limited use in answering some of the most interesting questions: who
will win the game or the election? Will the market go up or down, and
--But is "which poems and plays could Shakespeare have written?" such an
unanswerable question, or does it fall into the class of questions where
the known *is* a good guide to the unknown? I expect that the sun will
rise tomorrow at the predicted time, and in the east, not the west,
because it has done that all my life.
--I'll go out on a limb and say something which will easily verifiable
or refutable by the time Hardy posts this. I expect, with much less
certainty than I do the sunrise, but with more than enough to justify a
$20 bet, that both the Devils and the Ducks will try their best to use
the trap when they play tonight, especially whichever one happens to be
in the lead at the moment. Check the sports pages. Maybe known stats
can't tell you exactly who will win or lose, but I think they can tell
you much about how they will play the game.
--Now I'll go even farther out on a limb. I would further expect, with
about the same or greater certainty that I have for the hockey game,
that, if a new Shakespeare play or poem of sufficient length were
discovered, it would fit roughly within the profiles of his known plays,
and that, if a new play be someone else were discovered, it would not.
Coming up with a new Shakespeare play, as Mr. Lawrence observes, may not
be likely. (Or is it? What about the Countess scenes in Edward III,
which we are still testing?) But you don't actually need a new play or
poem by someone else to test our methods, just one which is not in our
archive and hasn't been tested already. There are plenty of those. I
wouldn't mind betting $20 that it won't fit our Shakespeare profile; no,
make it $1,000 to justify the trouble it would take us to prepare and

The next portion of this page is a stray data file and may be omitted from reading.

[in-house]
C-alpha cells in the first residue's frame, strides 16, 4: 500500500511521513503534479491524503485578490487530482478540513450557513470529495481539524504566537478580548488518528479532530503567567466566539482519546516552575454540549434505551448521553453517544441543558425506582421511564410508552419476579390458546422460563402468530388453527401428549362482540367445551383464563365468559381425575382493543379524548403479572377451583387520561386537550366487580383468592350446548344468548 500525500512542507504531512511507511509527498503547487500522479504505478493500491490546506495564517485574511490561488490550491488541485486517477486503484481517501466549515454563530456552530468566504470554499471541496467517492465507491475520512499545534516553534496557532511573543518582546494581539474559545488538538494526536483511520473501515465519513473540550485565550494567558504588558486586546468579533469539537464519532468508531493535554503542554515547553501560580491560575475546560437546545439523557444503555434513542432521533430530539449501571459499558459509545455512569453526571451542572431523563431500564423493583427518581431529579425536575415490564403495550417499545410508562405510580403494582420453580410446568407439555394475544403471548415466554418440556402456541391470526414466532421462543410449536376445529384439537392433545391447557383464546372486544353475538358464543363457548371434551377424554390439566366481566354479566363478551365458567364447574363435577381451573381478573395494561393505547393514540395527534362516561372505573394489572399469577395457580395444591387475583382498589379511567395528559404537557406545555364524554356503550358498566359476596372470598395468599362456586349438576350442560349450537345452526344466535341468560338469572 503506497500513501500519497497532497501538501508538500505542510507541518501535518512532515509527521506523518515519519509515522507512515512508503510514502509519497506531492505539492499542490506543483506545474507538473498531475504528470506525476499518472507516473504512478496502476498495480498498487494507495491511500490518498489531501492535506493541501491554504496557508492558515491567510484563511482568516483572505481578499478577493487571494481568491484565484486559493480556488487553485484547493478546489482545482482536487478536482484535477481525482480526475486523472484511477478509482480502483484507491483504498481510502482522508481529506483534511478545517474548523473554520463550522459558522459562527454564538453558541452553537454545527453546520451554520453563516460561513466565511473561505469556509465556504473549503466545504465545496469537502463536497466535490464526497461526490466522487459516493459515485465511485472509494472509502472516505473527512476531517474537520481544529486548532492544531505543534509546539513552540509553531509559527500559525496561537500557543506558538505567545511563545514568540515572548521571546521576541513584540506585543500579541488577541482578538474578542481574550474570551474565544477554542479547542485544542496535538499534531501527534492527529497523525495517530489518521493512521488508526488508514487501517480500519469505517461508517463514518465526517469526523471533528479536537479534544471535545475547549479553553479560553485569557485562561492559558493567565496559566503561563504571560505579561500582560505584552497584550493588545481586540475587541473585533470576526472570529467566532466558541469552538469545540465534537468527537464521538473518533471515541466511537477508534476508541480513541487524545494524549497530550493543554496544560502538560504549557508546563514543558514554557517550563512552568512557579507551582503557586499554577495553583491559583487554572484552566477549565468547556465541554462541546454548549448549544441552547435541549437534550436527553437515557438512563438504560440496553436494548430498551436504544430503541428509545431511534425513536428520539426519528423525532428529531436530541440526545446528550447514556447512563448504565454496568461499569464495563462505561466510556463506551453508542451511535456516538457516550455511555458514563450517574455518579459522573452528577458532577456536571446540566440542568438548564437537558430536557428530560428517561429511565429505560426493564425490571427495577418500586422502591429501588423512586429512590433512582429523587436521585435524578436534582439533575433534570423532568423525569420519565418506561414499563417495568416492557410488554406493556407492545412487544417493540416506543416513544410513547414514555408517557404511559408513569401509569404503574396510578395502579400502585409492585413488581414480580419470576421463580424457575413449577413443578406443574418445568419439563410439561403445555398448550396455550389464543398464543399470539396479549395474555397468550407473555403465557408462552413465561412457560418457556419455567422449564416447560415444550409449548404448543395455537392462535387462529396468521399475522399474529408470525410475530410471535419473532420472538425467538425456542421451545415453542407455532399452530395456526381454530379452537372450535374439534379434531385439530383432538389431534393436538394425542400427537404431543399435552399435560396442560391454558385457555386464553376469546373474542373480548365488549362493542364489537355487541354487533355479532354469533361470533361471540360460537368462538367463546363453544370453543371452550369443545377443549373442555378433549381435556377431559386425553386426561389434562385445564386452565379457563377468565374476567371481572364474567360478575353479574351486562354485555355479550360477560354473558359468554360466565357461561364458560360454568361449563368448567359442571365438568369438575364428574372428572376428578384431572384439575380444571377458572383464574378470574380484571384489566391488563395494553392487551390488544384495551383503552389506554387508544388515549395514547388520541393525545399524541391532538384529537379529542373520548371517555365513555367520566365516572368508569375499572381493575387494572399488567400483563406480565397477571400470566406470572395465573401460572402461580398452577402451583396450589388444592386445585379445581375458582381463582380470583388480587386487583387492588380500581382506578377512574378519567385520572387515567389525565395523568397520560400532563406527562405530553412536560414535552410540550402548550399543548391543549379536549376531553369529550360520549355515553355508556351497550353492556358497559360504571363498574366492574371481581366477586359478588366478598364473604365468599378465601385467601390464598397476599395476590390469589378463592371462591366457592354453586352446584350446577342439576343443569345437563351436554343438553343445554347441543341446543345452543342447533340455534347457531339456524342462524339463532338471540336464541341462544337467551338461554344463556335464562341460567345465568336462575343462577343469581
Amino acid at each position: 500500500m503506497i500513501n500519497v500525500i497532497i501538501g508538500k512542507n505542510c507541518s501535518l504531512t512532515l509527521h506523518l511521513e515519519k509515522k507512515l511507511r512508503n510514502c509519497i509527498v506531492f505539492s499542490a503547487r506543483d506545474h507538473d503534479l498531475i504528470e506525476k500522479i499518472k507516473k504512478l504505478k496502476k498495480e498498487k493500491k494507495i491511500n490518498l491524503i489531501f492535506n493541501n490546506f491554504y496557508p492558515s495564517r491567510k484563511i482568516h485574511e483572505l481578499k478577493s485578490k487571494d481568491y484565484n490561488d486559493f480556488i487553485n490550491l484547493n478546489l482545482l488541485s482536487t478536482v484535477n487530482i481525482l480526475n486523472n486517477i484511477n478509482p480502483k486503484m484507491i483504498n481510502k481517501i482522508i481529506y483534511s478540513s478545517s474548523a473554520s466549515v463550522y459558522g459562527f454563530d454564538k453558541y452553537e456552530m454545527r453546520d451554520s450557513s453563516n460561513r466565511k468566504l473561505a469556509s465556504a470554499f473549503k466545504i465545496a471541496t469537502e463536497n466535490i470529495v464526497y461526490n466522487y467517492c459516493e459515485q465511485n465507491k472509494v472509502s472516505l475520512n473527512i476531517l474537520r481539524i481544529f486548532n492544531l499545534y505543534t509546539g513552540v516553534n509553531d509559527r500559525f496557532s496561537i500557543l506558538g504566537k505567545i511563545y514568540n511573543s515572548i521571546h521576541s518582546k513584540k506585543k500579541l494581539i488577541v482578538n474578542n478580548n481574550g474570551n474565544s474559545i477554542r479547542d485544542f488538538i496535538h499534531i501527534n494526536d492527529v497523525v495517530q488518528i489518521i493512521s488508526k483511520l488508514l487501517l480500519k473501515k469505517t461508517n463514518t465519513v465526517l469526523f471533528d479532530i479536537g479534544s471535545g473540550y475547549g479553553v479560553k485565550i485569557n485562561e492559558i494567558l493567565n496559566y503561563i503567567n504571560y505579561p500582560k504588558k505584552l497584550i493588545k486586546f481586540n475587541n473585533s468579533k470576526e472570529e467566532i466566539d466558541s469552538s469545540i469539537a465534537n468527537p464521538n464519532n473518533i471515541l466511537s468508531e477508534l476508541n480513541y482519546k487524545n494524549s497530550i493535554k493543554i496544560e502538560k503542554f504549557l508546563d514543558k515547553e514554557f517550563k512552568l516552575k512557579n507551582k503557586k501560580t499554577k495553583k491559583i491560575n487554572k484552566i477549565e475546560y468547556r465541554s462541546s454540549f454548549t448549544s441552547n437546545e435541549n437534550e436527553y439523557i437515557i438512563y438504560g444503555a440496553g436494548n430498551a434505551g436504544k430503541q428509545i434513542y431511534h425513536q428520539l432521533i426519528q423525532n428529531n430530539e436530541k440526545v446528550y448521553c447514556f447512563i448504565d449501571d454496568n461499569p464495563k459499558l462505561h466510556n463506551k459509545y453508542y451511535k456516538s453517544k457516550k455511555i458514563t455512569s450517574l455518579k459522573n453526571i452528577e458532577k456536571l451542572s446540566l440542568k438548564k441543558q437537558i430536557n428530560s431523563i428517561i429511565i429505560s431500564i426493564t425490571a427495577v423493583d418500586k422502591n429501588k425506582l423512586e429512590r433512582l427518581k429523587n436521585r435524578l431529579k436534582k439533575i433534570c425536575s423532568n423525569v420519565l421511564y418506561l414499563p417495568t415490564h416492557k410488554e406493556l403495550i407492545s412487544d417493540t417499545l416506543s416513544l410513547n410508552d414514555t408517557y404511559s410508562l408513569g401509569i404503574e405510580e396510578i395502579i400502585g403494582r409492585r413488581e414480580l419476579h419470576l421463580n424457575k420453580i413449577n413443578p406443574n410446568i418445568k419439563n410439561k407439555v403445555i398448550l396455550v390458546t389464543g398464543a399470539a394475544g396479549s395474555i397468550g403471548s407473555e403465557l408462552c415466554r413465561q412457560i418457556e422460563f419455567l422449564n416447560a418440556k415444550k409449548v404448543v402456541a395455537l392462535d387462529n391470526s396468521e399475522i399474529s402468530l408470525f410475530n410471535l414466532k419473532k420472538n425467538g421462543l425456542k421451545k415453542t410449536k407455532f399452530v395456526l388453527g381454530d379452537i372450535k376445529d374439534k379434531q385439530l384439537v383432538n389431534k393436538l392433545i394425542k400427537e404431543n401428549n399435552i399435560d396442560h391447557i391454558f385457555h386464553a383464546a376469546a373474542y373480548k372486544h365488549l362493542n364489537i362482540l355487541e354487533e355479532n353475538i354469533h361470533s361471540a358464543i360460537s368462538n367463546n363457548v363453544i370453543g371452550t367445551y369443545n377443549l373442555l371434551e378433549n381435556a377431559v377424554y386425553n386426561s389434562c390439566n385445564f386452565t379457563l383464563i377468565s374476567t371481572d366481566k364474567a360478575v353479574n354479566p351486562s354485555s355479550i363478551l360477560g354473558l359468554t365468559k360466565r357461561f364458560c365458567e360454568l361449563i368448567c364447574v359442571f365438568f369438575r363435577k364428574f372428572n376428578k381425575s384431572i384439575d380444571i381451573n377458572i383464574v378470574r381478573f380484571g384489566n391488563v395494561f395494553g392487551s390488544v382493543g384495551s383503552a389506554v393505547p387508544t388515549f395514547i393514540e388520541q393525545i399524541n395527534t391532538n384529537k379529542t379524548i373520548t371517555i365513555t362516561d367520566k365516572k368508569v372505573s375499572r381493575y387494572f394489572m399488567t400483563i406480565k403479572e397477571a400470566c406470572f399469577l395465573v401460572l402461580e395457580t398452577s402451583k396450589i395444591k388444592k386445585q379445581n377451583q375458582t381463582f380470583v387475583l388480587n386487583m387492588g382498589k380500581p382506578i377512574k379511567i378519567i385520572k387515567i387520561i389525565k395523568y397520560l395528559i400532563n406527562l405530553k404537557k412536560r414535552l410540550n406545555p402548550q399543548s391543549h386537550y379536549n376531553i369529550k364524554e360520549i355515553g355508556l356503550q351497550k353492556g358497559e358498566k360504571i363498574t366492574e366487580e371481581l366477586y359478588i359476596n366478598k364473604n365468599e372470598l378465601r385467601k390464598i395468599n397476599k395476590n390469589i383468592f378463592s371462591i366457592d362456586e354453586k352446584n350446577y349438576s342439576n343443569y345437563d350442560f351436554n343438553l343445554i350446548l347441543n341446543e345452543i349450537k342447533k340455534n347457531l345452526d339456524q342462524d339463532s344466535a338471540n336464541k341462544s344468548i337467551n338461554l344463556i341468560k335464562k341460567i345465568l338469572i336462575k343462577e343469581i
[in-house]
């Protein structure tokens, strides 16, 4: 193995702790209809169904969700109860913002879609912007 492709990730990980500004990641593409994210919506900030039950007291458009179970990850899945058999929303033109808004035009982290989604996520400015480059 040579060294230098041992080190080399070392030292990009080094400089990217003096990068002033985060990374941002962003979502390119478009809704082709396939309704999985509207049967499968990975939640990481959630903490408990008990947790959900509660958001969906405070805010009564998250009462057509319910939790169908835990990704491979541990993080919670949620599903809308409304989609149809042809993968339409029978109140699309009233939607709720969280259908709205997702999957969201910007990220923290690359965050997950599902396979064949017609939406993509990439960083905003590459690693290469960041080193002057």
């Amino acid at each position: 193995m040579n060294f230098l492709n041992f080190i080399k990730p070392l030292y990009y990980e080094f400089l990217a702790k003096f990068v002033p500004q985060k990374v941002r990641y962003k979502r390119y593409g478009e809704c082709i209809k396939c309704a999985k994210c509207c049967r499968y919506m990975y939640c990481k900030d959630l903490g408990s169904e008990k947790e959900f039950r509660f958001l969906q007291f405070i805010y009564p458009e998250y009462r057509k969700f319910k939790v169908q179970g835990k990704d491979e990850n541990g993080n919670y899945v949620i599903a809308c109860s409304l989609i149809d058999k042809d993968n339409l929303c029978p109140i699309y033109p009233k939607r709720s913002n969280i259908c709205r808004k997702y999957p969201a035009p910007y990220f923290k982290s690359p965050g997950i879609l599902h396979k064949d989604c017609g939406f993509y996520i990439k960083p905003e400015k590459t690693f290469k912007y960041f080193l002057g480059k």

test a play of his choice, maybe less for a poem which is already edited
in Riverside spelling. We're ready.
>We think that, with Shakespeare, they raise the odds quite a lot, and that,
>with guesses and bets, just as with stocks, you are better off with
>statistics than without them, and it's OK to base them on non-silly
"Indeed. You seem to be posting odds so high, however, that any
reasonable gambler would immediately put his stake on the long-shot. In
fields where guesses (even informed ones) need still be verified, such
as the Stanley Cup playoffs or the bourse, nobody makes such bold
claims. If they did, the playoffs would not have to be played."
--See above. We're ready.
>Hunches and intuition are still OK, still necessary for many
>purposes, but, whenever we can get them, we prefer informed hunches to
"As do we all. The certainty involved in posting "astronomical ratios"
certainly betrays a much greater sense of self-confidence than an
"informed hunch", however, as does the following: "the composite odds
that Shakespeare wrote Henry VI, Part I by himself are millions of times
lower than the odds that he wrote Hamlet by himself.""
--It's healthy to be skeptical of extravagant numbers. We are, too.
But it's OK to ask what are the *relative* odds, not the absolute ones,
that a play could be by Shakespeare, as long as you state and weigh the
assumptions under which you make such calculations. These can then
appropriately be challenged one by one. Such odds can get into the
gazillions by our tests, and we would be doing our readers a disservice
not to report it. 1H6 is, in fact, millions of times more distant from
Shakespeare's composite mean than Hamlet, and it seems to me that
SHAKSPERians interested in authorship questions would want to know it.
Am I wrong?
"If you were that certain about a sports event, I would immediately